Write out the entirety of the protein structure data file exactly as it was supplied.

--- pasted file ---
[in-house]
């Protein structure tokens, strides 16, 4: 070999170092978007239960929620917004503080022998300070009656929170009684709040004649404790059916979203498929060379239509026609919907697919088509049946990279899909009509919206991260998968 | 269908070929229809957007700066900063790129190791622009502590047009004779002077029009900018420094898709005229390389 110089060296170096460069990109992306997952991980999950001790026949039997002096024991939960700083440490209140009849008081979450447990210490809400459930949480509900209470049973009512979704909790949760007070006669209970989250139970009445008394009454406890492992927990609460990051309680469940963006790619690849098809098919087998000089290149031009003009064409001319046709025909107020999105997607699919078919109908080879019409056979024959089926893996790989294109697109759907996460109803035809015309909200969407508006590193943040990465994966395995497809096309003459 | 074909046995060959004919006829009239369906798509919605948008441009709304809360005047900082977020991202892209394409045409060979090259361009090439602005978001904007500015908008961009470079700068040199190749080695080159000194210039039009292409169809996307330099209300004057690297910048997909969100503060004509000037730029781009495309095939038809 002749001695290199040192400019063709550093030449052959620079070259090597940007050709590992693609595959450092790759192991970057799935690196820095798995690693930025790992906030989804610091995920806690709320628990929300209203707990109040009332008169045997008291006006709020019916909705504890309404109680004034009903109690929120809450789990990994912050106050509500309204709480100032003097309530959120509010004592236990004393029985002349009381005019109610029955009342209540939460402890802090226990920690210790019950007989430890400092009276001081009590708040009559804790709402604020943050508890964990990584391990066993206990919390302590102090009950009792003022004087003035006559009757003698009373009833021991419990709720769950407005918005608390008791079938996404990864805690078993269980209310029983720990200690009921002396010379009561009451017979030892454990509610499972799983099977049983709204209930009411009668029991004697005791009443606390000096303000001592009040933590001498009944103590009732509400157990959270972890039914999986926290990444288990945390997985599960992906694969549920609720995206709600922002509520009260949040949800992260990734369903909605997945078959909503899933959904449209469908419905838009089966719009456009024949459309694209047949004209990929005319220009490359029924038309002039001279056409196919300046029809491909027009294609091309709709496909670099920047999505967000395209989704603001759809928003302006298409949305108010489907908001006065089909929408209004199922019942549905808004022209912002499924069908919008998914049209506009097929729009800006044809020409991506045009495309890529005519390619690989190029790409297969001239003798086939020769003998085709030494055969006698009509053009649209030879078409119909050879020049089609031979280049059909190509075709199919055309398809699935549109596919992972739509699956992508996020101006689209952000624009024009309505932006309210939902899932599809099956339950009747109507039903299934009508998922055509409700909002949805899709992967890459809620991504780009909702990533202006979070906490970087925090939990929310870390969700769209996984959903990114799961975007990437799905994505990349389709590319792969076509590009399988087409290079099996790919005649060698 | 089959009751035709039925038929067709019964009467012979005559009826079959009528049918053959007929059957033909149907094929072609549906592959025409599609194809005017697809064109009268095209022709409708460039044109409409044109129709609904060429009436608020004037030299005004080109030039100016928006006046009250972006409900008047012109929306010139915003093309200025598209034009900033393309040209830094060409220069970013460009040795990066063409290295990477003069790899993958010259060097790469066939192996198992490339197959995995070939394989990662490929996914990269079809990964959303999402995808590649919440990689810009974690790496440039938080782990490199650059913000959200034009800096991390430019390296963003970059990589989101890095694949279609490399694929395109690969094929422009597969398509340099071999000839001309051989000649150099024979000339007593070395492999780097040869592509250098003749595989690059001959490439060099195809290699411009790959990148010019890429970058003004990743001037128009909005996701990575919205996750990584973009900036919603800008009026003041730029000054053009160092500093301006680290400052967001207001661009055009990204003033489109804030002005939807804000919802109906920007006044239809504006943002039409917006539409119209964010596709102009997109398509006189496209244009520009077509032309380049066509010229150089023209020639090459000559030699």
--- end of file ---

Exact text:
[in-house]
């Protein structure tokens, strides 16, 4: 070999170092978007239960929620917004503080022998300070009656929170009684709040004649404790059916979203498929060379239509026609919907697919088509049946990279899909009509919206991260998968 | 269908070929229809957007700066900063790129190791622009502590047009004779002077029009900018420094898709005229390389 110089060296170096460069990109992306997952991980999950001790026949039997002096024991939960700083440490209140009849008081979450447990210490809400459930949480509900209470049973009512979704909790949760007070006669209970989250139970009445008394009454406890492992927990609460990051309680469940963006790619690849098809098919087998000089290149031009003009064409001319046709025909107020999105997607699919078919109908080879019409056979024959089926893996790989294109697109759907996460109803035809015309909200969407508006590193943040990465994966395995497809096309003459 | 074909046995060959004919006829009239369906798509919605948008441009709304809360005047900082977020991202892209394409045409060979090259361009090439602005978001904007500015908008961009470079700068040199190749080695080159000194210039039009292409169809996307330099209300004057690297910048997909969100503060004509000037730029781009495309095939038809 002749001695290199040192400019063709550093030449052959620079070259090597940007050709590992693609595959450092790759192991970057799935690196820095798995690693930025790992906030989804610091995920806690709320628990929300209203707990109040009332008169045997008291006006709020019916909705504890309404109680004034009903109690929120809450789990990994912050106050509500309204709480100032003097309530959120509010004592236990004393029985002349009381005019109610029955009342209540939460402890802090226990920690210790019950007989430890400092009276001081009590708040009559804790709402604020943050508890964990990584391990066993206990919390302590102090009950009792003022004087003035006559009757003698009373009833021991419990709720769950407005918005608390008791079938996404990864805690078993269980209310029983720990200690009921002396010379009561009451017979030892454990509610499972799983099977049983709204209930009411009668029991004697005791009443606390000096303000001592009040933590001498009944103590009732509400157990959270972890039914999986926290990444288990945390997985599960992906694969549920609720995206709600922002509520009260949040949800992260990734369903909605997945078959909503899933959904449209469908419905838009089966719009456009024949459309694209047949004209990929005319220009490359029924038309002039001279056409196919300046029809491909027009294609091309709709496909670099920047999505967000395209989704603001759809928003302006298409949305108010489907908001006065089909929408209004199922019942549905808004022209912002499924069908919008998914049209506009097929729009800006044809020409991506045009495309890529005519390619690989190029790409297969001239003798086939020769003998085709030494055969006698009509053009649209030879078409119909050879020049089609031979280049059909190509075709199919055309398809699935549109596919992972739509699956992508996020101006689209952000624009024009309505932006309210939902899932599809099956339950009747109507039903299934009508998922055509409700909002949805899709992967890459809620991504780009909702990533202006979070906490970087925090939990929310870390969700769209996984959903990114799961975007990437799905994505990349389709590319792969076509590009399988087409290079099996790919005649060698 | 089959009751035709039925038929067709019964009467012979005559009826079959009528049918053959007929059957033909149907094929072609549906592959025409599609194809005017697809064109009268095209022709409708460039044109409409044109129709609904060429009436608020004037030299005004080109030039100016928006006046009250972006409900008047012109929306010139915003093309200025598209034009900033393309040209830094060409220069970013460009040795990066063409290295990477003069790899993958010259060097790469066939192996198992490339197959995995070939394989990662490929996914990269079809990964959303999402995808590649919440990689810009974690790496440039938080782990490199650059913000959200034009800096991390430019390296963003970059990589989101890095694949279609490399694929395109690969094929422009597969398509340099071999000839001309051989000649150099024979000339007593070395492999780097040869592509250098003749595989690059001959490439060099195809290699411009790959990148010019890429970058003004990743001037128009909005996701990575919205996750990584973009900036919603800008009026003041730029000054053009160092500093301006680290400052967001207001661009055009990204003033489109804030002005939807804000919802109906920007006044239809504006943002039409917006539409119209964010596709102009997109398509006189496209244009520009077509032309380049066509010229150089023209020639090459000559030699």